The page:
By contrast to the Tay Za case in which the Court would not permit presumptions that businessman in Burma/Myanmar must be connected with the regime, in relation to Mr Anbouba, the Court found that it was reasonable for the Council to assume that, as a leading businessman in Syria, he supported the Syrian regime on the basis that he could only have succeeded in business if he was receiving favours from the Assad regime and providing some support in return. Presumably the Court is also assuming that a connection with the Assad regime equates to the requirement that a person be responsible for the violent suppression of the civilian population in Syria if he is to be included on the list.

The Court also considered both listing decisions to be proportionate when considered in light of the repression that President Assad has carried out against the Syrian population and the objectives of these restrictive measures.

Links to the judgments are here: (Case T-383/11 Eyad Makhlouf v Council), (Cases T-563/11 and T-592/11 Issam Anbouba v Council) and the European Court’s summary press release (in English) is here. The applicants have two months and 10 days in which to appeal to the European Court of Justice.  Links to the current EU sanctions against Syria are on the blog here.


Iran Liquefied Gas Company, which challenged its inclusion in the European Union’s sanctions against Iran, asked the European Court to suspend operation of the provisions that prevent it from performing contracts with European companies until its annulment action has been heard by the European court, because EU sanctions prevent it from completing the construction of a liquefied natural gas production plant.

There are two notable parts of the Order of the President of the General Court (dated 29 August 2013) in Case T-13/R (link here) refusing that application.  First, the Court said that in principle it has the power to grant “interim measures” in order to safeguard a party’s interests during the course of legal proceedings (although it has never done so in a sanctions case, as far as I am aware).  It refused to do so in this case because the Court found that the company’s challenge to the provision preventing it from performing contracts was inadmissible (it had been raised too late and in relation to the wrong provisions).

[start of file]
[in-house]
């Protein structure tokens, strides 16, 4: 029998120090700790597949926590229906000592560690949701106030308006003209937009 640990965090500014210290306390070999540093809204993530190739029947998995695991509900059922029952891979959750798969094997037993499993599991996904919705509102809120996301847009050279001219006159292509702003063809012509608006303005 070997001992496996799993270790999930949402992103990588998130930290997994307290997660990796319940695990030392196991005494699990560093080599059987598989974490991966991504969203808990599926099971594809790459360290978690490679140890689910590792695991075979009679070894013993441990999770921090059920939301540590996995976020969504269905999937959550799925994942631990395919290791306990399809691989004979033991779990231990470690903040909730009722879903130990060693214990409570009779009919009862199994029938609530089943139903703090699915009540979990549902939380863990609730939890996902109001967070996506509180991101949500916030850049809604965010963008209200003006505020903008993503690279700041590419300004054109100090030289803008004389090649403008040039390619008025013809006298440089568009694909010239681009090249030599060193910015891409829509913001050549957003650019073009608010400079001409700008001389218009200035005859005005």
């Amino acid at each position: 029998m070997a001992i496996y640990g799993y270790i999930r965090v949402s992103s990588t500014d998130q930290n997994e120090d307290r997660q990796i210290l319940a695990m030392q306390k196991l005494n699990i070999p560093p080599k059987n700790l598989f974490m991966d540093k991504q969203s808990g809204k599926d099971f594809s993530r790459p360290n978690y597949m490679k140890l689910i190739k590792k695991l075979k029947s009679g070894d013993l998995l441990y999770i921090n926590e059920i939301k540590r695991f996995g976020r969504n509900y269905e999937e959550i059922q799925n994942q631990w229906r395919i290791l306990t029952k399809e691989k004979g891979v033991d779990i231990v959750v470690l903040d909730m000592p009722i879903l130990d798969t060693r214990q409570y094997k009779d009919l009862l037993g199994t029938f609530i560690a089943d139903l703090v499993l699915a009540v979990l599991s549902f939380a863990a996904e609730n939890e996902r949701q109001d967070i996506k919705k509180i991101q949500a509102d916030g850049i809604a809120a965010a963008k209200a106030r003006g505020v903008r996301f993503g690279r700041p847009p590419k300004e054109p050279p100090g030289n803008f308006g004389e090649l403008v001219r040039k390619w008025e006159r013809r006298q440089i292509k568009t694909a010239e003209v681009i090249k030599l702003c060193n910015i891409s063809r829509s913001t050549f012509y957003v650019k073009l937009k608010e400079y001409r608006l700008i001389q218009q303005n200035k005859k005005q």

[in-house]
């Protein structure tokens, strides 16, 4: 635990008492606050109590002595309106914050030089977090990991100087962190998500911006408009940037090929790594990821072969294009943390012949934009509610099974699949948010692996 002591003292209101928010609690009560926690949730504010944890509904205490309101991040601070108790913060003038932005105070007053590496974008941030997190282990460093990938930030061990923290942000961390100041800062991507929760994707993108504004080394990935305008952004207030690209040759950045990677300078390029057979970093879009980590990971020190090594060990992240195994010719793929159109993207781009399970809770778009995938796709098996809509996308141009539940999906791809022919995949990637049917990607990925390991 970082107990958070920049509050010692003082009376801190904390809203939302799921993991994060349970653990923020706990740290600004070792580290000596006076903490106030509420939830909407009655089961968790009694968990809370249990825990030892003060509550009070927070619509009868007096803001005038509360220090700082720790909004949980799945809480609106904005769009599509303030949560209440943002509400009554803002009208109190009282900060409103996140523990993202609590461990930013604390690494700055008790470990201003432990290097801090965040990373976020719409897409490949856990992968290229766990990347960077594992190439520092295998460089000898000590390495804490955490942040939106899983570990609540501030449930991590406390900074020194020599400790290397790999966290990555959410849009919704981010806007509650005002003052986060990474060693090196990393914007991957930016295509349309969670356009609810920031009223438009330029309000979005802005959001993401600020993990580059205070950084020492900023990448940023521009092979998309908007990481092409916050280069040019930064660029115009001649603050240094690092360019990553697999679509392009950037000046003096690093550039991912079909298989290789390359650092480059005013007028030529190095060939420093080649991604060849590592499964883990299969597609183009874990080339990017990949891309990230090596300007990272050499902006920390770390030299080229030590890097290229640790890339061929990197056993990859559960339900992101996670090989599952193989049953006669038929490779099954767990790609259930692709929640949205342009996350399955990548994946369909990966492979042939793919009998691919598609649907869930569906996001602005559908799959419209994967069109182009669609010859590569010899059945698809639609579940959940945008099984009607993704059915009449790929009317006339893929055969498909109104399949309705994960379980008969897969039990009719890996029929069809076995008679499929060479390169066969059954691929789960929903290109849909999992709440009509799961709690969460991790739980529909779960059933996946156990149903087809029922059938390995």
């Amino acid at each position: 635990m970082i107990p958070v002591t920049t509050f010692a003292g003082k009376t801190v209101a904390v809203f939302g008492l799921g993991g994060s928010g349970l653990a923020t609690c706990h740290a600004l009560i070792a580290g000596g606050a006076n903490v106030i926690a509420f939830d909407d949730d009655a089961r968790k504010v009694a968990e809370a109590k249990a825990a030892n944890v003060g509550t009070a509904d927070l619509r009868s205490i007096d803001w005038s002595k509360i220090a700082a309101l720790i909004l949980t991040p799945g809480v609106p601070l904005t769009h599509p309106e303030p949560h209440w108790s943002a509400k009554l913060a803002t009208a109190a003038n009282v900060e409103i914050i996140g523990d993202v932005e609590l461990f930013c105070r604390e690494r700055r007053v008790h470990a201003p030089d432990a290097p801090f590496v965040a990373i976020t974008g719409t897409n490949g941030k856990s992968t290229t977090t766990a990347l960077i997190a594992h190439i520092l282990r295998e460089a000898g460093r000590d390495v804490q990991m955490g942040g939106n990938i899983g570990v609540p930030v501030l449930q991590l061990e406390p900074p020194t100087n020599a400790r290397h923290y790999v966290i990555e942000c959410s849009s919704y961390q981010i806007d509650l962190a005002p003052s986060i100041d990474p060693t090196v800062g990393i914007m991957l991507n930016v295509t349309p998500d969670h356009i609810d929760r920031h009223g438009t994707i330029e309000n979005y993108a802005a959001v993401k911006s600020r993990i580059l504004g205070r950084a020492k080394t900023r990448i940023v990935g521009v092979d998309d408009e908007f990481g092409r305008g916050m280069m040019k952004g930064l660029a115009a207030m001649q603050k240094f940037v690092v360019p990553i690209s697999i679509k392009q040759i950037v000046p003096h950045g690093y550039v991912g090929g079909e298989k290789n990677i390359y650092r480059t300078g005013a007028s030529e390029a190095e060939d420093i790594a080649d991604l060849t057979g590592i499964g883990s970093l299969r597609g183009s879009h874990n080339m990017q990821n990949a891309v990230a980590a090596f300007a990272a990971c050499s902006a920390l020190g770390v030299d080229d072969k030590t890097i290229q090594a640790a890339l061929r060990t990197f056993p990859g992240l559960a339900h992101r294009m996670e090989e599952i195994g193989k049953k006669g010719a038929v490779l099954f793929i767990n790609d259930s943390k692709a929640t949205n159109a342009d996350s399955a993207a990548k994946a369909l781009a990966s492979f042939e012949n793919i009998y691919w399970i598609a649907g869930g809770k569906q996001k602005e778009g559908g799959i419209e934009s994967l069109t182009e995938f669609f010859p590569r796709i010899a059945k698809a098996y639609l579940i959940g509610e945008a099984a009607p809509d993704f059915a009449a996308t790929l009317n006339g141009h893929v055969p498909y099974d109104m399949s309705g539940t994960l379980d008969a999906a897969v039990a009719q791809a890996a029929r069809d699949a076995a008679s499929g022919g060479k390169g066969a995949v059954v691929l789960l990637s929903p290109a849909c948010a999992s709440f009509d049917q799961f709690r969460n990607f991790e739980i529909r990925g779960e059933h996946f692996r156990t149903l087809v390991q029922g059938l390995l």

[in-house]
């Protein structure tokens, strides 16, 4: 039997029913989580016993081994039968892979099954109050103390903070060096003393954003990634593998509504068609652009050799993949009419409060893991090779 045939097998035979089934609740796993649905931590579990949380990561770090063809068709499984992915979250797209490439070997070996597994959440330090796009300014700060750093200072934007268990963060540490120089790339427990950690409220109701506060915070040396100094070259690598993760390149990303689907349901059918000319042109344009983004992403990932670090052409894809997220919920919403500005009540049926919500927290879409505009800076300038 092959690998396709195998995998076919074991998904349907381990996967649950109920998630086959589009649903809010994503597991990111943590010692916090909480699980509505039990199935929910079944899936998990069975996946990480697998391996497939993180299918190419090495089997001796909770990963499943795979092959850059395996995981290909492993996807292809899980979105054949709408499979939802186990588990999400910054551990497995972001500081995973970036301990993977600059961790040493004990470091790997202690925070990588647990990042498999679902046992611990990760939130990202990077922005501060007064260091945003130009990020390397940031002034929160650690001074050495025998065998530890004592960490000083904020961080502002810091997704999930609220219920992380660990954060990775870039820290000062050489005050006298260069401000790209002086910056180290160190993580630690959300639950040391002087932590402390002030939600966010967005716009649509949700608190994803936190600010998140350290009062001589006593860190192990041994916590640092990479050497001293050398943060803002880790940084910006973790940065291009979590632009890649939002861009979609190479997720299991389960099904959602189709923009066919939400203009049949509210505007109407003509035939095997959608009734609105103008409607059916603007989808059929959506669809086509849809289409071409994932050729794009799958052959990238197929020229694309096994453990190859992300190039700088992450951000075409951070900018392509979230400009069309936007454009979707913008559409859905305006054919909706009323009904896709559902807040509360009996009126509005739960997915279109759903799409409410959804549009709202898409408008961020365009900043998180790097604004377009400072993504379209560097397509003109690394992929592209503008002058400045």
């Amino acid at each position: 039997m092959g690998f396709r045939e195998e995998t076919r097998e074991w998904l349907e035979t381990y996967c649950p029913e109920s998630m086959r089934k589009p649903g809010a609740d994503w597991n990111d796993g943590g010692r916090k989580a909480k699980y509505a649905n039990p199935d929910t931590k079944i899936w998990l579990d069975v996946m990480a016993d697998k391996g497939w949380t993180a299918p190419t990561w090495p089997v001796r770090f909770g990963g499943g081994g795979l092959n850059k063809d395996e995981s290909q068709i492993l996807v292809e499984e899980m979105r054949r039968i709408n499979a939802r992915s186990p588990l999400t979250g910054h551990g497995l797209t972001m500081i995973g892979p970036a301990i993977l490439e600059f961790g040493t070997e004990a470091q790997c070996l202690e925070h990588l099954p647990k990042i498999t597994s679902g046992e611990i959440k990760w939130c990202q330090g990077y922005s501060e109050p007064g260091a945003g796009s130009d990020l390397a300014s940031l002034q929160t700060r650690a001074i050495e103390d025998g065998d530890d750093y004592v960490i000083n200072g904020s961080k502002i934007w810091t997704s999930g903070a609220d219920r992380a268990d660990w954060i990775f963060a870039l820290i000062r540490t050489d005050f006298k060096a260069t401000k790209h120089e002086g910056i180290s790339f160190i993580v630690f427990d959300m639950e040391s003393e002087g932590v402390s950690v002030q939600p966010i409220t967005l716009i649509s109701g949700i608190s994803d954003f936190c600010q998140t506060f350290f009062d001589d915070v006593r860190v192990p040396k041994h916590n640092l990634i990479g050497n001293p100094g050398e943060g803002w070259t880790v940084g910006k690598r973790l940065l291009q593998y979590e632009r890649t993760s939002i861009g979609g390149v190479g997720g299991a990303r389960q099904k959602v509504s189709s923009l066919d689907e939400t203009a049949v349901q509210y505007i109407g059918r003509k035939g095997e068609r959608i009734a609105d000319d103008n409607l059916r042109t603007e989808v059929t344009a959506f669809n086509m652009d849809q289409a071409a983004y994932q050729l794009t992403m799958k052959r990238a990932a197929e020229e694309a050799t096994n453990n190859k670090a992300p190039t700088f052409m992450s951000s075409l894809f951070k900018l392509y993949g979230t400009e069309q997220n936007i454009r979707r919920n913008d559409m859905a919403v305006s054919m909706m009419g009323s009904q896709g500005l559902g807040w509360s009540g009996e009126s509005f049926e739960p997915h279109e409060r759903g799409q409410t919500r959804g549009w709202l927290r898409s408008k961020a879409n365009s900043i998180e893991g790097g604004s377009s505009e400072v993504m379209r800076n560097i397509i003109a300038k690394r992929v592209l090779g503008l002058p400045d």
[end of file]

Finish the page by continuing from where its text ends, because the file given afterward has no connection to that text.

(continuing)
The Court distinguished (I think for the first time) between the “personalised” aspects of the EU’s sanctions regime (by which it means the provisions freezing the funds of a targeted lists of individuals and companies) and the more recent “objective” parts, which impose a complete commercial embargo on certain goods.  The latter are not “targeted” or “smart” sanctions.


195px-european_court_of_justice_insignia-svgThe General Court (Fourth Chamber) has annulled the EU’s restrictive measures on Good Luck Shipping LLC, a shipping agency based in Dubai, which had been included on the list on the basis of an allegation that it acted on behalf of the Islamic Republic of Iran Shipping Lines (IRISL) and two other designated entities.

The Court has said that it was wrong for the Council to have included Good Luck Shipping on the list because it had not provided any evidence to substantiate its allegations.  The Council had relied only on proposals from two Member States requesting that Good Luck Shipping be sanctioned, and reports of meetings of a Council working group and a note to Coreper which did not contain details or evidence relating to that company.  The Court would not permit the Council to rely on unsubstantiated allegations read out from the internet without notice at the oral hearing.

A link to the judgment is here.  The Court will hand down its judgment about IRISL’s own listing on 16 September 2013.  Maya Lester acts for Good Luck Shipping.